3. Brian

    Solar and wind are 60% or more of all new power installs, and have doubled total installed every 1.8 and 3.5 years in the past ten years. `In 5 years installed solar pv will be about 7 times this last year. Wind will be 2.7 times last year.

    The IEA is not a reputable source, the were formed to protect oil reserves. They are an industry political groups that has shafted renewable every years with bogus projection and reports. http://reneweconomy.com.au/wp-content/uploads/2014/08/graph-of-day-greenpeace-590×413.jpg

    Solar pv doubling of installed base years.
    https://c1cleantechnicacom-wpengine.netdna-ssl.com/files/2014/09/cumulative-solar-power-growth-globally.png
    from 2005 to 2015 went from 5.3 to 237 GWp installed. that's 44 times in ten years. that's 1.83 years per doubling of installed solar pv.

    USA wind doubling time. from 2005 to 2015 wind increase from 9GW to 74 GW. That's 8 times per decade. That's about 3.3 years wind installed doulbing time. http://blog.arcadiapower.com/wp-content/uploads/2016/05/wind_awea_market_report_2015.jpg

    https://www.iea.org/about/
    Our History
    The IEA was founded in 1974 to help countries co-ordinate a collective response to major disruptions in the supply of oil.

  4. Brian

    Solar and wind are robust, not frail. They are backed with the very same reserve generators baseload needs. Solar and wind need zero technical improvements, they are already the available the lowest cost of all energy sources and have no material limits. The fuel for the reserve generators will come from wastes converted to fuel.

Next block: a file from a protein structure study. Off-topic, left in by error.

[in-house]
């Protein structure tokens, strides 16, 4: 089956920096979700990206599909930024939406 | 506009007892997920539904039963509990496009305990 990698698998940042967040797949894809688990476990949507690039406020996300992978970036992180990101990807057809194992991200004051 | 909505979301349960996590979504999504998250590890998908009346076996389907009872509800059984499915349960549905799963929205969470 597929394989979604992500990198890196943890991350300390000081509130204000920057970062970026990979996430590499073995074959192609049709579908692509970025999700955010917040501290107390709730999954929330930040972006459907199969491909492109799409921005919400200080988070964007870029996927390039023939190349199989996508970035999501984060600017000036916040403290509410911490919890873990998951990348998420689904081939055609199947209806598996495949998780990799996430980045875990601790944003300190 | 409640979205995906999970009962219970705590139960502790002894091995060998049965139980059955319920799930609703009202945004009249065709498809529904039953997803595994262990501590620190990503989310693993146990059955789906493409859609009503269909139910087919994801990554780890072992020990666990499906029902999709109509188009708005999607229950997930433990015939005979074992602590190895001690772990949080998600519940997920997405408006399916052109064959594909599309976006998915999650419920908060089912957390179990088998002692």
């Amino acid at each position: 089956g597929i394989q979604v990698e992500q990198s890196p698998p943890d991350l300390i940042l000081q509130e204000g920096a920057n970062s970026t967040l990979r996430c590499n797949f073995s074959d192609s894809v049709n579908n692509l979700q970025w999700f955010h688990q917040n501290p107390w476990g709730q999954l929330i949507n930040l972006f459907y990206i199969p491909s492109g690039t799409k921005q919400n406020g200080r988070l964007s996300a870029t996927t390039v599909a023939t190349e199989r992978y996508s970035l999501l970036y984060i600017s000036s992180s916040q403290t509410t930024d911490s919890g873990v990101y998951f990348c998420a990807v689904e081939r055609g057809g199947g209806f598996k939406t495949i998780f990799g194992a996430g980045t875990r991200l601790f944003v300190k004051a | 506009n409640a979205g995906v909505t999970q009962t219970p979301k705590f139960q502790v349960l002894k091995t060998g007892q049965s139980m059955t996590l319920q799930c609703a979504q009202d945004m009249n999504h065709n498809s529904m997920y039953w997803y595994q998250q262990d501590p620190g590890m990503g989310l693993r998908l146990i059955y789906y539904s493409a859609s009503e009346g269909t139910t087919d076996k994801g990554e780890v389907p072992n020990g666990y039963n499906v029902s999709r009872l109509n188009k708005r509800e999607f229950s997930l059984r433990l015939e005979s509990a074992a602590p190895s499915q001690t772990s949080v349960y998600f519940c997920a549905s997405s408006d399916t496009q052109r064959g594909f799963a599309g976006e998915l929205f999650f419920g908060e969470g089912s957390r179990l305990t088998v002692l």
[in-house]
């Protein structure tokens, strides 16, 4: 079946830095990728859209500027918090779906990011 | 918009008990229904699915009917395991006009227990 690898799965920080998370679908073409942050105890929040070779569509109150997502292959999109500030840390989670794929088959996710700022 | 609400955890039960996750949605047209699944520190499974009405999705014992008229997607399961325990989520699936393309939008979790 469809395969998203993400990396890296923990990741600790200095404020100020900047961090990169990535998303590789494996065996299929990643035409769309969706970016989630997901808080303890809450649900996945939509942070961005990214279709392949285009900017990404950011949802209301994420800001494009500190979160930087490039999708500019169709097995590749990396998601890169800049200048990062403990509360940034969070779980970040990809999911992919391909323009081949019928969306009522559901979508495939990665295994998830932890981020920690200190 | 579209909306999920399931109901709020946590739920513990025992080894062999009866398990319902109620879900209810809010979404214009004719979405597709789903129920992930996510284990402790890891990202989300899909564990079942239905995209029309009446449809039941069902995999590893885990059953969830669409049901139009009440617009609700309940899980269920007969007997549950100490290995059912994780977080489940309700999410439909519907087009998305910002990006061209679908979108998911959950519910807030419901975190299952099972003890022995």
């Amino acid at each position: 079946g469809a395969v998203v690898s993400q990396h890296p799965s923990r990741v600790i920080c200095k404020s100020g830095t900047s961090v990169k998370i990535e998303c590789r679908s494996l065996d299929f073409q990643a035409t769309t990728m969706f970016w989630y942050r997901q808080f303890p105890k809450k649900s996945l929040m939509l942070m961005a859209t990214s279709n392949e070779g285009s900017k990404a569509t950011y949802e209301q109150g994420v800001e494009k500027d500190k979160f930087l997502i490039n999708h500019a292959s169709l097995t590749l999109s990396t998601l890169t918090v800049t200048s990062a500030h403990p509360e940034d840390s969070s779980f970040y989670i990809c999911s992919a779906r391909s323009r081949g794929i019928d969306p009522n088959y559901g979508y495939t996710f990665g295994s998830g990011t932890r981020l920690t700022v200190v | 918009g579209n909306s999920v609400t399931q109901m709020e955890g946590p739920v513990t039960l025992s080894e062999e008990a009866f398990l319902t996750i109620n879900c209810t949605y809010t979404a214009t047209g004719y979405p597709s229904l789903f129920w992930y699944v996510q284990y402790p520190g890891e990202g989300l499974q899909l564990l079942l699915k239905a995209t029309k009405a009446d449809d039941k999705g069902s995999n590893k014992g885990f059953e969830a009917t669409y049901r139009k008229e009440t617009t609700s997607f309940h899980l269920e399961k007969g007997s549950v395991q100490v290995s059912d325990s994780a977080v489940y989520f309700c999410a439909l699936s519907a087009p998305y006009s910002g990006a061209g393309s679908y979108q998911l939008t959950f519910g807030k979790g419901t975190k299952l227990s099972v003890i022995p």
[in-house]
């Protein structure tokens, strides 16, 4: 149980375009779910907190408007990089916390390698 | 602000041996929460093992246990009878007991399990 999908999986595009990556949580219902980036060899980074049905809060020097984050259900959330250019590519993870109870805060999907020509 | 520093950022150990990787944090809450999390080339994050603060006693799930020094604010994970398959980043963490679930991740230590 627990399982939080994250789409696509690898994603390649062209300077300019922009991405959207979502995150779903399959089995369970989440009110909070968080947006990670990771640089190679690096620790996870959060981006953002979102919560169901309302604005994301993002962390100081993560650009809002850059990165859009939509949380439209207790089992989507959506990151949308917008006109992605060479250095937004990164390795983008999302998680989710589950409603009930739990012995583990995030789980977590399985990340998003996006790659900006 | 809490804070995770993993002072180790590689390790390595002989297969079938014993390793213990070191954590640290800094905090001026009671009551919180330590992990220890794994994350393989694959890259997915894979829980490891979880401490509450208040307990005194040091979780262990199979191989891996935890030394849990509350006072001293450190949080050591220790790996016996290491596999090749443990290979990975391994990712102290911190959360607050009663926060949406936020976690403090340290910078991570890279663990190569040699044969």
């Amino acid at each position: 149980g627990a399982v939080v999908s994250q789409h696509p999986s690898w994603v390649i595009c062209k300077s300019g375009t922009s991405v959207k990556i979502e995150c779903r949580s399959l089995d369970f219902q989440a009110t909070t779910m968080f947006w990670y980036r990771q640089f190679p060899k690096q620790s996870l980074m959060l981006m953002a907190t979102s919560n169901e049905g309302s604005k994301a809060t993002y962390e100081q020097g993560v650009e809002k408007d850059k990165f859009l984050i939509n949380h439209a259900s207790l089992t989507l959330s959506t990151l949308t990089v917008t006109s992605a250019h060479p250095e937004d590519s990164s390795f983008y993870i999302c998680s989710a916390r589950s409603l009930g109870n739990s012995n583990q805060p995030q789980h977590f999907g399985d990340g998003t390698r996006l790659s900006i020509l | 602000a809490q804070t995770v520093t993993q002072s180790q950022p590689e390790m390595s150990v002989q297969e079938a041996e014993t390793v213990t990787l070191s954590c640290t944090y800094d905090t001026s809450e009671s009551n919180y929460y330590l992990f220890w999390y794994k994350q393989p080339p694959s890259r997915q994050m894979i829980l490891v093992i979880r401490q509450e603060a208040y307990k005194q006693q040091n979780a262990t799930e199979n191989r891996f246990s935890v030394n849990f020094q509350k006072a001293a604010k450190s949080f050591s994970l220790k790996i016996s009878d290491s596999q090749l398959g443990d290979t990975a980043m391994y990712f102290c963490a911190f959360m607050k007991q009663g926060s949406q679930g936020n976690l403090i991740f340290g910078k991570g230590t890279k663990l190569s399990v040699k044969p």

https://www.lazard.com/media/438038/levelized-cost-of-energy-v100.pdf
    Utility solar and wind are available cheaper than fossils and 4 times cheaper than nuclear before gov breaks.

    https://qph.ec.quoracdn.net/main-qimg-7b2224faac1d44170624c08f2ee02784?convert_to_webp=true shows investments are in solar and wind, not nuclear.
    http://www.worldnuclearreport.org/The-World-Nuclear-Industry-Status-Report-2016-HTML.html#_Toc455972957 good report, now TWH per and how solar and wind reaplce fossils and nuclear contracty to anti renwable claims.

    "The average levelized long-term price from a sample of wind power sales agreements signed in 2014 (and admittedly concentrated in the lowest-priced central region of the country) fell to just 2.35¢/kWh. http://oilprice.com/Alternative-Energy/Wind-Power/Wind-Energy-Could-Blow-US-Coal-Industry-Away.html
    https://dev.zmescience.com/ecology/climate/cheapest-solar-power/ 2.91 cents per KWH.
    "Chile just signed the cheapest unsubsidized power in the world at ¢2.91/kWh. Of course, it’s solar energy"

    https://cleantechnica.com/2016/12/07/india-builds-worlds-largest-solar-power-plant-covering-2500-acres/ 648MWp 678M$ 8 months

  5. Brian

    The mines spell disaster fro the people working in them. Black lung is still a huge problem but the gov takes care of them not the profiteers. More jobs are needed for solar and wind work and they are not nearly as deadly. Solar already employs more people than coal.

    Some might question if the solar industry would welcome workers from a historical rival. Tom Kimbis, the interim president of the Solar Energy Industries Association (SEIA), puts that question to rest. He says “We welcome them with open arms. Every day, we’re seeing talented men and women joining our ranks from every sector of the American workforce, including the coal industry.”

    Christopher Turek, a Director at Solar Energy International (SEI) agrees, “we welcome them with open arms to come get re-trained in the growing solar energy sector. The solar energy tent is a big tent approach and we welcome everyone.“
    http://www.huffingtonpost.com/joshua-pearce/solar-industry-welcomes-c_b_10602842.html